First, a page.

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going to a good cause, you're raising money and helping people to feel good how does it make you feel good when you're on stage. >> well certainly if -- i wouldn't do it as much or as often as do i if i didn't feel that it was making a difference. if you felt that it wasn't benefiting anybody then why would i spend all this time doing it. so i do see that entertaining our troops, building their, boosting up their morale by showing up for a wounded warrior event which i did just this past weekend. i was in buford, south carolina for a big wounded warrior support event up there and then i went up to camp lejeune for the troops at the marine base up there. we gave them a great time. i see a lot of smiling faces out there. i know it makes a foundation. i started my own foundation, the gather sinise foundation. i've been involved in so many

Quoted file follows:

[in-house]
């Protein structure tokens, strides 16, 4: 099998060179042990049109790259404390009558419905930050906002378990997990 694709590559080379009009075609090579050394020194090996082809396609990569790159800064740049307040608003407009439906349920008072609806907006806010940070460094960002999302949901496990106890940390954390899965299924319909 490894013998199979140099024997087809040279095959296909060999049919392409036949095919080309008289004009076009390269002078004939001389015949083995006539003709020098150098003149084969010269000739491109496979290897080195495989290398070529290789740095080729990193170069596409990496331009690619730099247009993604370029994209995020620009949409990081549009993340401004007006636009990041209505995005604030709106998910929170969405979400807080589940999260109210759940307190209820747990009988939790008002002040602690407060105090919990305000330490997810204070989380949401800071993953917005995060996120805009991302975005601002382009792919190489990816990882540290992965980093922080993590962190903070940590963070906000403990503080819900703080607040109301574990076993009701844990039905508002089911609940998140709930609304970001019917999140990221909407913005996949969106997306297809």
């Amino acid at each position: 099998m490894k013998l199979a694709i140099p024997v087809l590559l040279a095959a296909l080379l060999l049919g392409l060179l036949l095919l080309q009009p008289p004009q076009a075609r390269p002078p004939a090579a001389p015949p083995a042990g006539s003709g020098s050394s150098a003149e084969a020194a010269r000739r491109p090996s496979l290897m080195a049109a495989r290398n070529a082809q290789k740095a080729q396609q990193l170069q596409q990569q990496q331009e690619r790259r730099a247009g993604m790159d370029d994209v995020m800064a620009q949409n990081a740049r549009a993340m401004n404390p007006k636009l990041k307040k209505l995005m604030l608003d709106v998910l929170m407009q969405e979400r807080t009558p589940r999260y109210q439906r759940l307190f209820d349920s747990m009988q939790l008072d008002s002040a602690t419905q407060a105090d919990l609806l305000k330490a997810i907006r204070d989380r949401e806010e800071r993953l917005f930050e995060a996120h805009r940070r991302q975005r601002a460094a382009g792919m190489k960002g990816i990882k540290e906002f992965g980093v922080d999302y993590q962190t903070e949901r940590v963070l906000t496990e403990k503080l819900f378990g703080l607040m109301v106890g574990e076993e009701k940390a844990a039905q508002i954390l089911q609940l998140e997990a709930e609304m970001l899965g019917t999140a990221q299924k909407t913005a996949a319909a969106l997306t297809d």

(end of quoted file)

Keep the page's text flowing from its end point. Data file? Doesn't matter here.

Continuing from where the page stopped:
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efforts in the last ten years. it just -- i needed to do more. so i created a foundation to help guide people to organizations, to help raise additional funds to support some of the programs that i'm creating and working on throughout the year. like i said, i've been involved with maybe 25, 30 wonderful organizations that have popped up to try to fill the gaps and fill the needs of our military service members and our first responders. >> that's why it's amazing to hear you say you felt you needed to do more. because you got your band. you got your foundation. you've been involved as the national spokesperson for the american vets disabled for life memorial which will be unveiled in the shah to of the u.s. capitol sometime next year. how is that project coming along? what's your expectation when that's done. >> the americans disabled for life memorial, the project has been in the works for quite some time. can you go the american veterans disabled for life memorial